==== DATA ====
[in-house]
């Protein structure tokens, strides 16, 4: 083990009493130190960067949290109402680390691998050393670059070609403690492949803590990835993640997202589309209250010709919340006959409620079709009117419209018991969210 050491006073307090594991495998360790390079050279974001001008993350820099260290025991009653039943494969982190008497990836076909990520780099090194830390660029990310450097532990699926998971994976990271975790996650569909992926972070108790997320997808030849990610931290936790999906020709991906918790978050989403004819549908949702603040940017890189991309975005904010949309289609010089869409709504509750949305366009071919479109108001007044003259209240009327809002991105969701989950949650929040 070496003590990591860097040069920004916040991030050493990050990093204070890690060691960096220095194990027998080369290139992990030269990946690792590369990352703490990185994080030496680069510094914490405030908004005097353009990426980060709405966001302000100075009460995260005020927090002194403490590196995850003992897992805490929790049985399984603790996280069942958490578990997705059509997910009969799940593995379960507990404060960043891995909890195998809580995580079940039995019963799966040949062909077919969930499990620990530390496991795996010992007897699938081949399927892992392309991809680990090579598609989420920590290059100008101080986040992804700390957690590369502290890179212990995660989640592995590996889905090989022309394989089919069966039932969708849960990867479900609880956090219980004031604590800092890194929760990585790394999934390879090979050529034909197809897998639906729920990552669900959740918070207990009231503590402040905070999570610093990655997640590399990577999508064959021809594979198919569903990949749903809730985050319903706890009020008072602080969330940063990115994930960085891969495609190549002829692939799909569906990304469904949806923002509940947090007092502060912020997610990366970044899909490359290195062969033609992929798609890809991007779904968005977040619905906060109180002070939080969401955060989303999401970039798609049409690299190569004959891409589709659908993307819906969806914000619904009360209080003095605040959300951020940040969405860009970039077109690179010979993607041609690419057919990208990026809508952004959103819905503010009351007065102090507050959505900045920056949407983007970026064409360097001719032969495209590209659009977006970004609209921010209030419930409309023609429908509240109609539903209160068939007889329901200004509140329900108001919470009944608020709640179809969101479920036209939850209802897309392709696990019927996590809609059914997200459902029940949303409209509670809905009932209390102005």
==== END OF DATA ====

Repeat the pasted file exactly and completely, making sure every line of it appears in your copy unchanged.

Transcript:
[in-house]
């Protein structure tokens, strides 16, 4: 083990009493130190960067949290109402680390691998050393670059070609403690492949803590990835993640997202589309209250010709919340006959409620079709009117419209018991969210 050491006073307090594991495998360790390079050279974001001008993350820099260290025991009653039943494969982190008497990836076909990520780099090194830390660029990310450097532990699926998971994976990271975790996650569909992926972070108790997320997808030849990610931290936790999906020709991906918790978050989403004819549908949702603040940017890189991309975005904010949309289609010089869409709504509750949305366009071919479109108001007044003259209240009327809002991105969701989950949650929040 070496003590990591860097040069920004916040991030050493990050990093204070890690060691960096220095194990027998080369290139992990030269990946690792590369990352703490990185994080030496680069510094914490405030908004005097353009990426980060709405966001302000100075009460995260005020927090002194403490590196995850003992897992805490929790049985399984603790996280069942958490578990997705059509997910009969799940593995379960507990404060960043891995909890195998809580995580079940039995019963799966040949062909077919969930499990620990530390496991795996010992007897699938081949399927892992392309991809680990090579598609989420920590290059100008101080986040992804700390957690590369502290890179212990995660989640592995590996889905090989022309394989089919069966039932969708849960990867479900609880956090219980004031604590800092890194929760990585790394999934390879090979050529034909197809897998639906729920990552669900959740918070207990009231503590402040905070999570610093990655997640590399990577999508064959021809594979198919569903990949749903809730985050319903706890009020008072602080969330940063990115994930960085891969495609190549002829692939799909569906990304469904949806923002509940947090007092502060912020997610990366970044899909490359290195062969033609992929798609890809991007779904968005977040619905906060109180002070939080969401955060989303999401970039798609049409690299190569004959891409589709659908993307819906969806914000619904009360209080003095605040959300951020940040969405860009970039077109690179010979993607041609690419057919990208990026809508952004959103819905503010009351007065102090507050959505900045920056949407983007970026064409360097001719032969495209590209659009977006970004609209921010209030419930409309023609429908509240109609539903209160068939007889329901200004509140329900108001919470009944608020709640179809969101479920036209939850209802897309392709696990019927996590809609059914997200459902029940949303409209509670809905009932209390102005």